Earth and Planetary Sciences ETDs

Publication Date

Summer 7-29-2017


Volatiles (N2, CO2, and He) are released by volcanism and hydrothermal activity during continental rifting and subduction processes. Analyses of volatile components have been conducted to obtain gas contents (CO2, SO2, H2S, N2, Ar, He, and so on), stable isotope compositions (δ13C, δ15N, and so on), and noble gas isotopes (3He/4He, 40Ar/36Ar, and so on). This dissertation includes four chapters to report new nitrogen isotope fractionation factors of bubbling gases during gas-water transfer at various water temperatures (Chapter 1), first measurements of massive amounts of CO2 released by incipient continental rifting in the Magadi and Natron Basin, East African Rift (Chapter 2), new results of gas chemistry, stable isotopes, and noble gas isotopes of hot springs in the same area as Chapter 2 (Chapter 3), and new nitrogen isotope compositions of springs at the Costa Rican subduction zone (Chapter 4). Chapter 1 (published in Geochemical Journal) is the first experimental work to acquire nitrogen isotope fractionation factors during N2 gas and water transfer at various temperature to examine nitrogen isotope shift for hydrothermal systems. This work reports measured δ15N values of dissolved N2 gas at 5 to 60°C. We obtained δ15N values of 0.91, 0.73, -0.04, and -0.42‰ at 5, 20, 40, and 60°C, respectively. Nitrogen isotope fractionation depending on temperature is more significant than previously published results, showing an isotopic 'crossover' at 40°C. A kinetic incorporation of 14N into water is enhanced by rising temperatures could explain the steep temperature dependence. In hydrothermal systems, small negative δ15N values could be attributed to kinetic fractionation between dissolved N2 and N2 in air. Chapter 2 (published in Nature Geoscience) is the first estimation of diffuse CO2 degassing (“Tectonic Degassing”) along faults which are away from active volcanic centers in the East African Rift. We used results of diffuse soil CO2 measurements combined with carbon isotopic compositions to quantify the flux of CO2 and constrain CO2 sources. This study reports that 4.05 mega tons per year of mantle-derived CO2 is released by faults penetrating the lower crust in the Magadi-Natron Basin. Extrapolated CO2 flux (71±33 mega tons per year) of the entire Eastern rift (~3,000 km long from Afar to Mozambique) is comparable to CO2 emission from the entire mid-ocean ridge system (53-97 mega tons per year). Therefore, widespread continental rifting and super-continent breakup could result in massive and long-term CO2 emissions, contributing prolonged greenhouse conditions likely during the Cretaceous. Chapter 3 (published in Journal of Volcanology and Geothermal Research) reports new results of gas compositions, stable isotopes (O, H, N, and C), and noble gas isotopes (He and Ar) of hot spring samples from the Magadi and Natron basin in the East African Rift (EAR). In dissolved gases, CO2 is the most abundant deep and shallow sources are mixed based on the N2-He-Ar abundances. δ18O and δD values of the springs waters indicates that the local meteoric water is dominant with minor evaporation. Most of δ15N and δ13C values and 3He/4He ratios suggest that Subcontinental Lithospheric Mantle (SCLM) is the major mantle source. The 4He flux values, significantly greater than the reported mean of global continental flux values, imply that elevated mantle 4He flux is due to magmatism and related heating, and crustal 4He is released by fracturing of old rocks in the Tanzanian craton and Mozambique belt. SCLM-derived volatiles can be ascribed to that a relatively small volume of lithospheric mantle has been replaced by asthenosphere during incipient rifting (Ma). Chapter 4 (in preparation) shows new results of gas compositions, nitrogen, and helium isotopes of springs at forearc and arc front areas in Costa Rica. Nitrogen isotope compositions (9-11N°) with less pelagic sediment contribution compared to further north (Guatemala and Nicaragua) result in insufficient nitrogen output to the atmosphere. This work supports the subduction erosion model in conjunction with seamount subduction. The overlying forearc crustal materials incorporated into the Costa Rican subduction zone dilute sediment-derived nitrogen signals. These results support the deep recycling of N into the deep mantle.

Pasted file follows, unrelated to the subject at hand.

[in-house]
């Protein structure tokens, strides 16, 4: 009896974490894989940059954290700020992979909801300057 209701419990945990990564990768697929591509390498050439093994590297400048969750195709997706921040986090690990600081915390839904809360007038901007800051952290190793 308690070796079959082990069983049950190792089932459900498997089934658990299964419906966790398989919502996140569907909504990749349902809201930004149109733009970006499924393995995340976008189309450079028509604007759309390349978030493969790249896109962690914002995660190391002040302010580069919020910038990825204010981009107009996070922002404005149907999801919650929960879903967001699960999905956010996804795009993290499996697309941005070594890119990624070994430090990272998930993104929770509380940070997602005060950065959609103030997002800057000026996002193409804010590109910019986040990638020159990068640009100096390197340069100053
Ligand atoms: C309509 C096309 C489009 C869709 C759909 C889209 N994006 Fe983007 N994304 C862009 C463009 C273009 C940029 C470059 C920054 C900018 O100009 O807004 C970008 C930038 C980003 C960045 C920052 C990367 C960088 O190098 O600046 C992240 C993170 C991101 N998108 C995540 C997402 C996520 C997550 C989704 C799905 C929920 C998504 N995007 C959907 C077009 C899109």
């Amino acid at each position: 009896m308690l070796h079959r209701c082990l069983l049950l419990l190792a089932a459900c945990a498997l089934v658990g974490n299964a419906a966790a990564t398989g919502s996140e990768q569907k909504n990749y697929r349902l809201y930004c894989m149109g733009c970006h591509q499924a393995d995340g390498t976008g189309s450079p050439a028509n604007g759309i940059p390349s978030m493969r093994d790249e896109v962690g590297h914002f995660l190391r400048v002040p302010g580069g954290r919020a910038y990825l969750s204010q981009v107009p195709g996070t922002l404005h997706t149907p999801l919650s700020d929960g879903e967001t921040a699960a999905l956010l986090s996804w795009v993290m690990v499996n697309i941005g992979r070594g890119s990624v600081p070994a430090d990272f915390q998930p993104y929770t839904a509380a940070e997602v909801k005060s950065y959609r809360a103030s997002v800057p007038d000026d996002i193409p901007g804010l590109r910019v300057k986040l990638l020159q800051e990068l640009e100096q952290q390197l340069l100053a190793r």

Degree Name

Earth and Planetary Sciences

Level of Degree


Department Name

Department of Earth and Planetary Sciences

First Committee Member (Chair)

Tobias P. Fischer

Second Committee Member

Zachary D. Sharp

Third Committee Member

Laura J. Crossey

Fourth Committee Member

Karl E Karlstrom

Fifth Committee Member

Jolante van Wijk

Project Sponsors

National Science Foundation




Volatiles, Hydrothermal systems, Volcanoes, Mantle, Stable isotopes, Noble gas geochemistry

Document Type


Available for download on Wednesday, July 31, 2019